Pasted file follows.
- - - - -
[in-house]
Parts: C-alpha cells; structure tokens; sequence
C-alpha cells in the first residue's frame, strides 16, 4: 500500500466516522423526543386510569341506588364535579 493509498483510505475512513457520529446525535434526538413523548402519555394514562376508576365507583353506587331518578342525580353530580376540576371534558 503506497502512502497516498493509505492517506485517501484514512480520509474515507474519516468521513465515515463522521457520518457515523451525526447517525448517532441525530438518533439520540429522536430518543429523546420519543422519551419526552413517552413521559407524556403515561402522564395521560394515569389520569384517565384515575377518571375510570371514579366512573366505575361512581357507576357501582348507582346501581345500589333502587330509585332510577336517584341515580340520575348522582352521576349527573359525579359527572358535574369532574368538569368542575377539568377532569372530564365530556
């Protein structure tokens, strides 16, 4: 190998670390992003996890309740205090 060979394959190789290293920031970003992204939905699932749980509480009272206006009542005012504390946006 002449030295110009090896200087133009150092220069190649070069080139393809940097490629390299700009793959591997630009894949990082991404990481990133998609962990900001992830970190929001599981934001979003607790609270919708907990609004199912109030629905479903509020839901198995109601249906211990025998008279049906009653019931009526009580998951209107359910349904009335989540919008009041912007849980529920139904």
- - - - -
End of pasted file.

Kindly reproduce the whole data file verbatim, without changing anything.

[in-house]
Parts: C-alpha cells; structure tokens; sequence
C-alpha cells in the first residue's frame, strides 16, 4: 500500500466516522423526543386510569341506588364535579 493509498483510505475512513457520529446525535434526538413523548402519555394514562376508576365507583353506587331518578342525580353530580376540576371534558 503506497502512502497516498493509505492517506485517501484514512480520509474515507474519516468521513465515515463522521457520518457515523451525526447517525448517532441525530438518533439520540429522536430518543429523546420519543422519551419526552413517552413521559407524556403515561402522564395521560394515569389520569384517565384515575377518571375510570371514579366512573366505575361512581357507576357501582348507582346501581345500589333502587330509585332510577336517584341515580340520575348522582352521576349527573359525579359527572358535574369532574368538569368542575377539568377532569372530564365530556
């Protein structure tokens, strides 16, 4: 190998670390992003996890309740205090 060979394959190789290293920031970003992204939905699932749980509480009272206006009542005012504390946006 002449030295110009090896200087133009150092220069190649070069080139393809940097490629390299700009793959591997630009894949990082991404990481990133998609962990900001992830970190929001599981934001979003607790609270919708907990609004199912109030629905479903509020839901198995109601249906211990025998008279049906009653019931009526009580998951209107359910349904009335989540919008009041912007849980529920139904």